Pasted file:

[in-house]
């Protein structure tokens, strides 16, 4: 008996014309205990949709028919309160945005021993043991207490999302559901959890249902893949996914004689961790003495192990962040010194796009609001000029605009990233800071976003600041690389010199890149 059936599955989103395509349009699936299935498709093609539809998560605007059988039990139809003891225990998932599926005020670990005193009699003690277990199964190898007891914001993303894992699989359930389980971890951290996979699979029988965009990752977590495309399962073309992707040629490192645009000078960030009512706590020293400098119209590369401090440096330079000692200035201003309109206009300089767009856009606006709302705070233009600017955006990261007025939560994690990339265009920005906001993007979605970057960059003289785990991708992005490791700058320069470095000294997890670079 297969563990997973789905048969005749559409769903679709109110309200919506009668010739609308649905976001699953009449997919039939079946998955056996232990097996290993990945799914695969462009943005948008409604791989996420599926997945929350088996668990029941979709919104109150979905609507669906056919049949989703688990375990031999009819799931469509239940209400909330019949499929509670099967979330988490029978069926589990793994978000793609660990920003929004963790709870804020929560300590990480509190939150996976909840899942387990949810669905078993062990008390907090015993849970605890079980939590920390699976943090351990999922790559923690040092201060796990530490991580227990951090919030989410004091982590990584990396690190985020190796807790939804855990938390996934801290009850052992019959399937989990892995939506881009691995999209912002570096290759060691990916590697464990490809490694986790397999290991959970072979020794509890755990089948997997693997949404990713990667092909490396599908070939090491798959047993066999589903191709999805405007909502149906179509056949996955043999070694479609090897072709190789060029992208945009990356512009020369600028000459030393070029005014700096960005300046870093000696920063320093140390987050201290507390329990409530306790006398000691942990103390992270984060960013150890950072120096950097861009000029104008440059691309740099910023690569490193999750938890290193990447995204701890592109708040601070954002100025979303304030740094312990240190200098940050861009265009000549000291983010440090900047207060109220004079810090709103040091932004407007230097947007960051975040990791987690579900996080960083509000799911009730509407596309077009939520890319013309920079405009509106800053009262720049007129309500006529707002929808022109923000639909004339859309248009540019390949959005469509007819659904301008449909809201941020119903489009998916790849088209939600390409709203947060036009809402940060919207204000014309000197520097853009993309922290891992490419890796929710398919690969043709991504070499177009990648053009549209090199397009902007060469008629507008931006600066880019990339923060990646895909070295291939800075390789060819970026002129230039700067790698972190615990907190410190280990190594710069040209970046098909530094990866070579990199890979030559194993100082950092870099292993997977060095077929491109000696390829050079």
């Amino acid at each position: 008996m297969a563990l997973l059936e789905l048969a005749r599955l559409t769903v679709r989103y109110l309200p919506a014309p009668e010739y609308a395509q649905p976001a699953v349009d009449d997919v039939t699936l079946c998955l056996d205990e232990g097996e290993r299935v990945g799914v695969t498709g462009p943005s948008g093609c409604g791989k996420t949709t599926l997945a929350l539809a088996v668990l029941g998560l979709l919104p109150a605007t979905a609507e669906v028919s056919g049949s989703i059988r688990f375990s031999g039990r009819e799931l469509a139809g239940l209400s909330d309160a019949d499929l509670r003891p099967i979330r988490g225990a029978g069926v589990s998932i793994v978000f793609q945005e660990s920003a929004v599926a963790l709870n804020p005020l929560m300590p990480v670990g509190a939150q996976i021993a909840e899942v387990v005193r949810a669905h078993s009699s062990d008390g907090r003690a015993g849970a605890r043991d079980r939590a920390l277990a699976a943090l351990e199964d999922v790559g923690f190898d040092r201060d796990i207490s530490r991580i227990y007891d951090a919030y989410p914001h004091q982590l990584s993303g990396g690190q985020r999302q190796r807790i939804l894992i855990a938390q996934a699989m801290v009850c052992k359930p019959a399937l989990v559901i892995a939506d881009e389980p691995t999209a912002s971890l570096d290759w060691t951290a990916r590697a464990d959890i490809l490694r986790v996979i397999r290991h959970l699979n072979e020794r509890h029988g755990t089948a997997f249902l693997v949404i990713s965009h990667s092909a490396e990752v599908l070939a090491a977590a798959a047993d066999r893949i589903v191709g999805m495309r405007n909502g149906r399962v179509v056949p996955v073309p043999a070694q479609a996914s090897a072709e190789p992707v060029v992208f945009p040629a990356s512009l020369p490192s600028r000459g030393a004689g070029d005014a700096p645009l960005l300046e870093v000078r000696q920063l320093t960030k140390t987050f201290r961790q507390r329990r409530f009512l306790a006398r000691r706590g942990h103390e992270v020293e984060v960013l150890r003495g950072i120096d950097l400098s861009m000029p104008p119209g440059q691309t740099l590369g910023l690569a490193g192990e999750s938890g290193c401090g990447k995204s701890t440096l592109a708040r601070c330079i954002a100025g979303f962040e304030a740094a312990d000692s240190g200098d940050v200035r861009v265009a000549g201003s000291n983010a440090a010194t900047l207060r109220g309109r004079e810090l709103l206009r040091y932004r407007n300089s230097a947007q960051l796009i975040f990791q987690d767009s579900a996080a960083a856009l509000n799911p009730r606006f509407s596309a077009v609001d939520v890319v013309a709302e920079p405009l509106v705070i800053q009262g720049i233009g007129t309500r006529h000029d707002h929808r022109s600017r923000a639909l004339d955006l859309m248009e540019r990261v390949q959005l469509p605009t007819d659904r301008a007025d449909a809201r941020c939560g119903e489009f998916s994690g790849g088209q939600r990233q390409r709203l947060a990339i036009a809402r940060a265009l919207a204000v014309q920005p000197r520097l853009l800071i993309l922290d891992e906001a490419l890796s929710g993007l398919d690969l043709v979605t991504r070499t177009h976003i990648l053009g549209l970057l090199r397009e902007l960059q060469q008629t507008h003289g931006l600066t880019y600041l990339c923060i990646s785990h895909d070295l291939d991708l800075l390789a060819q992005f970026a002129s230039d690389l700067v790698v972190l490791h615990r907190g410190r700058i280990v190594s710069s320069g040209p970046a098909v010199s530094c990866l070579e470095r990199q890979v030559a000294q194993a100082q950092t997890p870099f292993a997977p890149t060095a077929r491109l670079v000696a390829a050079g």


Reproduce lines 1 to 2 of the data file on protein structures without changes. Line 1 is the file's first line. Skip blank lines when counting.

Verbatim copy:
[in-house]
């Protein structure tokens, strides 16, 4: 008996014309205990949709028919309160945005021993043991207490999302559901959890249902893949996914004689961790003495192990962040010194796009609001000029605009990233800071976003600041690389010199890149 059936599955989103395509349009699936299935498709093609539809998560605007059988039990139809003891225990998932599926005020670990005193009699003690277990199964190898007891914001993303894992699989359930389980971890951290996979699979029988965009990752977590495309399962073309992707040629490192645009000078960030009512706590020293400098119209590369401090440096330079000692200035201003309109206009300089767009856009606006709302705070233009600017955006990261007025939560994690990339265009920005906001993007979605970057960059003289785990991708992005490791700058320069470095000294997890670079 297969563990997973789905048969005749559409769903679709109110309200919506009668010739609308649905976001699953009449997919039939079946998955056996232990097996290993990945799914695969462009943005948008409604791989996420599926997945929350088996668990029941979709919104109150979905609507669906056919049949989703688990375990031999009819799931469509239940209400909330019949499929509670099967979330988490029978069926589990793994978000793609660990920003929004963790709870804020929560300590990480509190939150996976909840899942387990949810669905078993062990008390907090015993849970605890079980939590920390699976943090351990999922790559923690040092201060796990530490991580227990951090919030989410004091982590990584990396690190985020190796807790939804855990938390996934801290009850052992019959399937989990892995939506881009691995999209912002570096290759060691990916590697464990490809490694986790397999290991959970072979020794509890755990089948997997693997949404990713990667092909490396599908070939090491798959047993066999589903191709999805405007909502149906179509056949996955043999070694479609090897072709190789060029992208945009990356512009020369600028000459030393070029005014700096960005300046870093000696920063320093140390987050201290507390329990409530306790006398000691942990103390992270984060960013150890950072120096950097861009000029104008440059691309740099910023690569490193999750938890290193990447995204701890592109708040601070954002100025979303304030740094312990240190200098940050861009265009000549000291983010440090900047207060109220004079810090709103040091932004407007230097947007960051975040990791987690579900996080960083509000799911009730509407596309077009939520890319013309920079405009509106800053009262720049007129309500006529707002929808022109923000639909004339859309248009540019390949959005469509007819659904301008449909809201941020119903489009998916790849088209939600390409709203947060036009809402940060919207204000014309000197520097853009993309922290891992490419890796929710398919690969043709991504070499177009990648053009549209090199397009902007060469008629507008931006600066880019990339923060990646895909070295291939800075390789060819970026002129230039700067790698972190615990907190410190280990190594710069040209970046098909530094990866070579990199890979030559194993100082950092870099292993997977060095077929491109000696390829050079």